Initially, the palace belonged to the Louisian dynasty, and then from 1489 became the official residence of the acting Venetian governor. From the original palace to the present day the eastern facade and the western walls of the palace have been preserved. In the courtyard of the palace you can see a collection of cannonballs.

Franciscan monastery

The ruins of the Franciscan church, the monastery - one of the oldest Catholic Church buildings of the city, date back to the end of the 13th century.

The Franciscans were one of the oldest and most significant Catholic Order of Cyprus.

St. Nicholas Cathedral

The former Catholic Cathedral of St. Nicholas in Famagusta is considered one of the most majestic and beautiful, preserved in the Middle East. It was here during the period 1291-1373 that members of the Louisiana dynasty were crowned as rulers of Jerusalem. It was here in 1489 that the last Queen of Cyprus, Catherine Cornaro, peacefully renounced the throne, yielding to the power of the Venetian Republic.

The cathedral was built in the 14th century, next to the cathedral is Sikomor ( in latin Fícus sycómorus) - it is believed that the tree was planted simultaneously with the beginning of construction in the 14th century.

In 1571, after the capture of Famagusta by the Ottoman Empire, the cathedral was turned into a mosque.

Today is - the current mosque, named in honor of Lala Mustafa Pasha, the Ottoman military and statesman directed the land forces during the capture of Cyprus.

Twin Church

It is believed that the twin churches are built uncharacteristically close to each other. They belong to two religious and military orders: the Templars and hospital admirers.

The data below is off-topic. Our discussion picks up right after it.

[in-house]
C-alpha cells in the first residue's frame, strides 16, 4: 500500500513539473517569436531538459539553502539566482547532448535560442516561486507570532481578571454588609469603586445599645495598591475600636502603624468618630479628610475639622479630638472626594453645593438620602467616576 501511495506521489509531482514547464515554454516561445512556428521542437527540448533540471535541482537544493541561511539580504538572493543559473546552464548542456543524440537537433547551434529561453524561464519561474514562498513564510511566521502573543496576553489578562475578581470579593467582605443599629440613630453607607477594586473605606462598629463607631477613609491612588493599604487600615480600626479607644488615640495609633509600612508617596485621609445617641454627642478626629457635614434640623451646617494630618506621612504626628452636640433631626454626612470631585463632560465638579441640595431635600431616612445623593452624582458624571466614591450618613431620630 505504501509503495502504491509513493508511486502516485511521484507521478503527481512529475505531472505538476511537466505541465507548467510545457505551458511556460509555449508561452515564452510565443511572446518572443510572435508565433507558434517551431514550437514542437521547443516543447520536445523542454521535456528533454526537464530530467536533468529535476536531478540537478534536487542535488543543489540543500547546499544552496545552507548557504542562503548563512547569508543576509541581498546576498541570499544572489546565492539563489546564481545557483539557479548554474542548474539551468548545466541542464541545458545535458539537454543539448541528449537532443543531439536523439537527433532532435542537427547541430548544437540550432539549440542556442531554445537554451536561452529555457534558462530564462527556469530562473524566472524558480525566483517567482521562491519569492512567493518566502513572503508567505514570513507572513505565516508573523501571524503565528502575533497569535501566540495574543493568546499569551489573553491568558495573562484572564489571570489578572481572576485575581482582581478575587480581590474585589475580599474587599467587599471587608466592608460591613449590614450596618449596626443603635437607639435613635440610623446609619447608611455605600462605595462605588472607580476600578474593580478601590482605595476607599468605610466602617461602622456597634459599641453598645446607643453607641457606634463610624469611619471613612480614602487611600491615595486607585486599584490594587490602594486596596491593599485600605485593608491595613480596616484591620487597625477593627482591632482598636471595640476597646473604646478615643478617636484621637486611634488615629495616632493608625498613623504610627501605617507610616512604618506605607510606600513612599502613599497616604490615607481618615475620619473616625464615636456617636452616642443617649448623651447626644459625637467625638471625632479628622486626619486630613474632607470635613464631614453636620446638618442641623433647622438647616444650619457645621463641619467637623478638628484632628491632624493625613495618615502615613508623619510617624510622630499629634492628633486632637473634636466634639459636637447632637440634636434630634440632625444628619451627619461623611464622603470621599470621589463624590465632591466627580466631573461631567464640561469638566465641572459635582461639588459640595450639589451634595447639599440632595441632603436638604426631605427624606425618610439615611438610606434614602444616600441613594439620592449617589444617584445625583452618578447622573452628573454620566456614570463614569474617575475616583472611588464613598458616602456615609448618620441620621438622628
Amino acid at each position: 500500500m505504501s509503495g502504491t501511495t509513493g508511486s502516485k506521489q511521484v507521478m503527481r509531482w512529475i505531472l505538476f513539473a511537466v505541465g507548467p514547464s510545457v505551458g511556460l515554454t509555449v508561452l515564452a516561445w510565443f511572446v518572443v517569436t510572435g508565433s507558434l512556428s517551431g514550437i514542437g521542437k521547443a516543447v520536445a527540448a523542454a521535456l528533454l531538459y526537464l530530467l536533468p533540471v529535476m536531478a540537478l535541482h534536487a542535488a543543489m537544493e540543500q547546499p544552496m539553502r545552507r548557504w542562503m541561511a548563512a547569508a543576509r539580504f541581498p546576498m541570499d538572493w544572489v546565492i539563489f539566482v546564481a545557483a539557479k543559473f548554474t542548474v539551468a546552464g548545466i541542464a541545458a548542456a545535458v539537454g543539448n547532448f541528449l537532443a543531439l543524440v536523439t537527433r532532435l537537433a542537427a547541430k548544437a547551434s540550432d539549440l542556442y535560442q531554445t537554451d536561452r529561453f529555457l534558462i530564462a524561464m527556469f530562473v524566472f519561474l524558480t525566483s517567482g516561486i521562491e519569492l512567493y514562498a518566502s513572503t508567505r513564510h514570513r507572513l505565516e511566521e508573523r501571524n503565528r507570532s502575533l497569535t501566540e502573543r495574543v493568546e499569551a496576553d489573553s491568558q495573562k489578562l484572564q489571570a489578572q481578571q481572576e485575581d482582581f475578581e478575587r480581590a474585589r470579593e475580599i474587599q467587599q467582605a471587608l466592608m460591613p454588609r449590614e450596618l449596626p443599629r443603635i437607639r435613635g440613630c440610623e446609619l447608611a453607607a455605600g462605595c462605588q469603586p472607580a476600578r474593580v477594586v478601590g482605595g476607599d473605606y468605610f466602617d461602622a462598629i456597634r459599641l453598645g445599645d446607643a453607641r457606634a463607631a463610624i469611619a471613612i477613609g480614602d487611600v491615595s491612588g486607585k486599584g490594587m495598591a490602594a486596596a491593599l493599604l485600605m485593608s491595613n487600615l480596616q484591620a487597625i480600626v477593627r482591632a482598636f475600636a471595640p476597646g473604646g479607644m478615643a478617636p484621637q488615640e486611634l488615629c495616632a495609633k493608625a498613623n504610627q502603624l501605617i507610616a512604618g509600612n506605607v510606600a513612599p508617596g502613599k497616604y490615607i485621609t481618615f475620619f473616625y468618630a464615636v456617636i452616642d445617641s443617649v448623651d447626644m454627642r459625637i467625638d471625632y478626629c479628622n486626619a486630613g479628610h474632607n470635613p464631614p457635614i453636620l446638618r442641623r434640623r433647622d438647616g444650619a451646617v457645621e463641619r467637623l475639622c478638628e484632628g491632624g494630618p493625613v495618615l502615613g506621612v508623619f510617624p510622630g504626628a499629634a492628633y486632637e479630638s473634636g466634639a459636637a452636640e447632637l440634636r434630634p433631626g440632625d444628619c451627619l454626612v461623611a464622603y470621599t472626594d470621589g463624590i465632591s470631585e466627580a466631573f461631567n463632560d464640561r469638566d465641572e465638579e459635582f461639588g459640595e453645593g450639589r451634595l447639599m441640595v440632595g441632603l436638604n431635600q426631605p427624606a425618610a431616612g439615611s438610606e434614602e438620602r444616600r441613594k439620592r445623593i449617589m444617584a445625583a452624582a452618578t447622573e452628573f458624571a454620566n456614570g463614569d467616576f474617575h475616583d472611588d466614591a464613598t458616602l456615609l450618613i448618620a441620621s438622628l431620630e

Church of St. George the Victorious

The once splendid church was built in 1360. A rare example of an Orthodox church built in the Cypriot style. The church was the functioning Orthodox Church of the city.

Othello Tower

The tower occupies an advantageous strategic position overlooking the harbor. It was built during the reign of the Louisiana dynasty in the 13th century, later the Venetians expanded and strengthened it. During the British rule in Cyprus, the tower was named Othello Tower, in honor of the hero of the play of Shakespeare, a Venetian commander who lived in Cyprus in the 16th century, who served as the prototype of Othello.

The Sea Gate

The sea gate is one of the two original entrances to the city enclosed by the fortress walls. The gates were modernized in the 16th century. Modern gates made of wood and chipped with iron belong to the Ottoman period, but the heavy iron grilles that used to fall and rise on the chains refer to the Venetian period.


Archaeological museum and museum of icons, the monastery and tomb of the Apostle Barnabas.

The monastery of the apostle Barnabas is an inactive monastery founded in the V century.

The monastery is built on the burial site of the Apostle Barnabas. According to tradition, the monastery was founded in the 5th century by the Archbishop Anfemius of Cyprus with the financial support of the Byzantine emperor Flavius Zeno. According to legend, the archbishop Anfemius was three times in a dream Apostle Barnabas, indicating the place of his burial. There the priest also found a chest with the holy relics of Barnabas and a copy of the Gospel of Matthew. With these relics, he went to Constantinople, where he received recognition and support from the Byzantine emperor.

The apostle Barnabas is the founder of the Cyprian Orthodox Church, an apostle of 70. Originally from Cyprus, he preached Christianity in Cyprus in the 50-60s AD. In the people this place is called a place of health.

One of the most important Orthodox places in Cyprus.

The museum contains icons and artifacts found during archaeological excavations.